Programs PMD and GFEM
Software PMD (Package for Machine Design) is based on the finite element method (FEM) and allows a solution of general problems of continuum mechanics. PMD consists of original files of programs and subroutines written in Fortran.
PMD as a system has been developed, tested and used in the Czech Republic since 1977.
The PMD package was recommended by the statement No. 515 of the "Special Commission for the Analyses of Components and Piping Systems" dated November 19, 2009 for the creation of documents for nuclear safety documentation of VVER nuclear power plants. Prior to that date PMD had been attested by the State Office for Nuclear Safety under the registration number 531.
The system PMD allows the analysis of the following problems:
Both stationary and transient temperature fields
Linear thermal – elasto - statics
Nonlinear statics, thermo - elastic - plasticity and creep
Nonlinear statics - large deformations, displacements and rotations
Linear (bifurcation) elastic stability
Nonlinear transient dynamics – both implicit and explicit integration.
Independent problem-oriented programming blocks have been compiled within PMD to enable solutions of typical engineering practices problems. The mutual communication of programs within the PMD system is streamlined by using unformatted data files. Input files (ASCII) for the programming block contain only data necessary to control the calculation. Each programming block processes a properly defined segment of the algorithm.
Since the year 1997, PMD has been developed and used together with the Institute of Thermomechanics of the Academy of Sciences of the Czech Republic.
The GFEM software is a graphic preprocessor and postprocessor of the PMD system. GFEM allows mesh generation, setting of boundary conditions and materials, the start of calculation and plotting of the results on the finite element mesh. Program interface allows processing models generated outside the PMD-GFEM system. It is also possible to load finite element meshes generated by programs such as ANSYS, FEMAP, DYNA, PATRAN and others.
Advantages of pre- and post-processor GFEM:
Complete overview of the finite element mesh
Minimized degeneration of finite elements
Focus on mapped meshes reduces computational demands
Perfected support of the utilization of quadratic elements and effective use of edge (midside) nodes
Correcting meshes created by commercial generators.
Easier state of stress evaluation according to different methodologies and standards.
The GFEM-PMD system has strict limits of tolerance to degenerated elements. This condition ensures that the FEM calculation releases only high-quality meshes, resulting in more credible solutions.
The slightly more time consuming creation of a mesh by GFEM processor is well compensated for with meaningful results which can be easily interpreted.
Inputs and outputs of GFEM processor and interconnection with PMD.
The GFEM processor is based on the kinematic formulation of the mesh. A kinematically generated mesh has many advantages not only during the calculation itself, but also for assessing the results. The creation of the mesh can be described as follows:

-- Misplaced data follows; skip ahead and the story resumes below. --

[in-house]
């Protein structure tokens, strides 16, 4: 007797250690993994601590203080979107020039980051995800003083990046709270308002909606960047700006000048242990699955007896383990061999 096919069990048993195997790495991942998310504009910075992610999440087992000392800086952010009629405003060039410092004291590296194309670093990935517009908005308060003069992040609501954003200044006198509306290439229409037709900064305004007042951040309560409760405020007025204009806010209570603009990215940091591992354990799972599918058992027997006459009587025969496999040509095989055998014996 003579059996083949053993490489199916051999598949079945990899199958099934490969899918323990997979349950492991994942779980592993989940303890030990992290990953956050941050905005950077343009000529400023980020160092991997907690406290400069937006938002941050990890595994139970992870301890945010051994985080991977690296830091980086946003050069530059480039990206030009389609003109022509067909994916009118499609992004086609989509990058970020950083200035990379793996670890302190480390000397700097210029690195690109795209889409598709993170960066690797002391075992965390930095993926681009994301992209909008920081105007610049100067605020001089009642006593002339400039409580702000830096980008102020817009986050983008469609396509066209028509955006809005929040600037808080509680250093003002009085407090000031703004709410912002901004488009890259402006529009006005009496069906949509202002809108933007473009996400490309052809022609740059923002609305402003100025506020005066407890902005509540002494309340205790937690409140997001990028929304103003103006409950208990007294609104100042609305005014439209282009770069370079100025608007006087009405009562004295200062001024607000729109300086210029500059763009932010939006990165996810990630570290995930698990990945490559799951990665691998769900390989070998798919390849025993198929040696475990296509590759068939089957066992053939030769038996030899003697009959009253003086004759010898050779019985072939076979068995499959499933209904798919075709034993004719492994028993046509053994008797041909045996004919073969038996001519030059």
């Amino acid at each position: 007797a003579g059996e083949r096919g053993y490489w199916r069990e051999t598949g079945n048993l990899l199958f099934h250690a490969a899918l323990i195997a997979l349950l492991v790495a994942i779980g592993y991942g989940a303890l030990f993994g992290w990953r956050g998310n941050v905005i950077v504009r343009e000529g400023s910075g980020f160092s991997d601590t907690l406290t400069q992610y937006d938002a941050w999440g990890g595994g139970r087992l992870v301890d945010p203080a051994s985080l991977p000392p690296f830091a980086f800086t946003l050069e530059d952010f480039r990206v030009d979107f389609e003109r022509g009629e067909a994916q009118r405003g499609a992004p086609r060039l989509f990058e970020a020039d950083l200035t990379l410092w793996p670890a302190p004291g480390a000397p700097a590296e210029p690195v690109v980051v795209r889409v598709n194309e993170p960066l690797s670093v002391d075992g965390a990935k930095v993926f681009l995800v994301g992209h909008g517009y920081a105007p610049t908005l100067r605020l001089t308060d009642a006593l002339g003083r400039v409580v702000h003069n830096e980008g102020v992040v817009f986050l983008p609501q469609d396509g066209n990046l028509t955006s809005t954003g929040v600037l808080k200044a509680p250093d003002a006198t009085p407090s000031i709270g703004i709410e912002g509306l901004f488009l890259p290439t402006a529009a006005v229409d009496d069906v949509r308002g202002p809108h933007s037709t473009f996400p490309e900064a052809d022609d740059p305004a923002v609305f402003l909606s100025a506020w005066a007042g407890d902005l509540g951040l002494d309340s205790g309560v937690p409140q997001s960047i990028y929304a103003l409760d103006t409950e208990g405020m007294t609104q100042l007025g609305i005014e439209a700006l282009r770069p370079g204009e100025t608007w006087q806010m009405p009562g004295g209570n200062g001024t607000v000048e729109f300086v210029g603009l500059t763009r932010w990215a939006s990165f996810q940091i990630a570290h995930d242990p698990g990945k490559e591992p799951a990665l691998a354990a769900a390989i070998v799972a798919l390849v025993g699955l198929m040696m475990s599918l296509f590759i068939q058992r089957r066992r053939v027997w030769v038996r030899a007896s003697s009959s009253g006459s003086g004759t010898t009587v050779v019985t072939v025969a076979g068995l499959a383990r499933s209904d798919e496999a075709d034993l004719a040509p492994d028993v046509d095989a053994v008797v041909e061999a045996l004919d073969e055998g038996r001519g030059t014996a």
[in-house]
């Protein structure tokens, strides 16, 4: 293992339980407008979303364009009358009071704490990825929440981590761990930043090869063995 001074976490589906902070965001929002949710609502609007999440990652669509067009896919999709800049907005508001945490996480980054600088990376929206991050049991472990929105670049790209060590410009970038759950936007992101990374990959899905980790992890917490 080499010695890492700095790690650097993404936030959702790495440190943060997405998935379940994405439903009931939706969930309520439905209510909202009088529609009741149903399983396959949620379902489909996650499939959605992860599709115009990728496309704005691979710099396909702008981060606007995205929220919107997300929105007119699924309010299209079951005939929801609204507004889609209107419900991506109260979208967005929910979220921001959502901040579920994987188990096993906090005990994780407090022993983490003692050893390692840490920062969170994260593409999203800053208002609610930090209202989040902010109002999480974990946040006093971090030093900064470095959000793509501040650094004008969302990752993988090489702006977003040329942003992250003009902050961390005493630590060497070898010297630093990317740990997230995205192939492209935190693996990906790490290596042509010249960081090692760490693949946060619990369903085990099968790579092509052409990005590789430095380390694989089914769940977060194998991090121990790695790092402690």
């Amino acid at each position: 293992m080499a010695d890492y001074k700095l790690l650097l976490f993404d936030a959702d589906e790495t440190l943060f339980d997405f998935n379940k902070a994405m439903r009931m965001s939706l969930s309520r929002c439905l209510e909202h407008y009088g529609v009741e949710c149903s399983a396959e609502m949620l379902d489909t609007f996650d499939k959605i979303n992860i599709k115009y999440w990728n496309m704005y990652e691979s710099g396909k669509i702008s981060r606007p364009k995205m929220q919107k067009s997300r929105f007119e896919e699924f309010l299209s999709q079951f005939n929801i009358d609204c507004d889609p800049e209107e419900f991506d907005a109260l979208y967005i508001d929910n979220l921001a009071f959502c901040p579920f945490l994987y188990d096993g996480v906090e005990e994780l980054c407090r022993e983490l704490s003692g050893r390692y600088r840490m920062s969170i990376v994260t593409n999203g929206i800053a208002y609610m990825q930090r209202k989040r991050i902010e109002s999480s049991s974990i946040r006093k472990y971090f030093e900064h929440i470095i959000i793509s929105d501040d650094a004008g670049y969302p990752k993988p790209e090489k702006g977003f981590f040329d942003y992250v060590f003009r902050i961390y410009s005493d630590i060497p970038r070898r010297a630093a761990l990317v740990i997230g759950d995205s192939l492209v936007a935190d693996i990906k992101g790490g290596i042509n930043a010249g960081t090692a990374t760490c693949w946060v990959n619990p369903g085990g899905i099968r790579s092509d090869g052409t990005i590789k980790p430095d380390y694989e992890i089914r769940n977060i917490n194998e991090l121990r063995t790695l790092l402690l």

GFEM preprocessor environment
Each new mesh starts by creating one single point. From this point a line is drawn out and divided into segments - formed by line finite elements. The application of kinematic features such as rotation gives rise to area elements that are then similarly used to create volume finite elements. The kinematic approach to the creation of mesh can be characterized by the sequence: point - line - area - volume.
At each stage of mesh generation a number of different functions can be used to transform the existing mesh, e.g. projection on a variety of geometric shapes, use of generalized displacement. Resulting finite element models can be composed together to create complex technical structures that retain the characteristic properties of geometric submodels.
The input for the GFEM can be a ready made mesh of finite elements, which can be loaded as input text files written in a prescribed format. Input files have the characteristic of an incidental table that carries all details of the geometry of nodes and elements. These files form a pair – the first one with the extension .NOD (nodes) and the second one with the extension .ELE (elements), both with quite a simple structure. Mesh geometry can be read from all other FEM programs by the means of setting up the communication protocol. Every task, whether newly processed, downloaded or modified is stored as a binary file .TSK. The TSK file holds all the necessary information for the entire task (geometry, boundary conditions, materials, loads and load conditions) and is used for any additional work as needed.
The output of GFEM are files that are used by PMD for calculations and control of tasks. For the most commonly used linear thermoelastic analyses, the relevant input consists of the files with extensions .IB, .I1, I2, I3, I4 and I5. For other types of calculation, e.g. the determination of natural frequencies, seismic response, nonlinear and dynamic behavior of structures other input files, with extensions e.g. .IM, .IE, .IF and .ID are used. All PMD input files are generated automatically by GFEM by means of a preset user’s interface.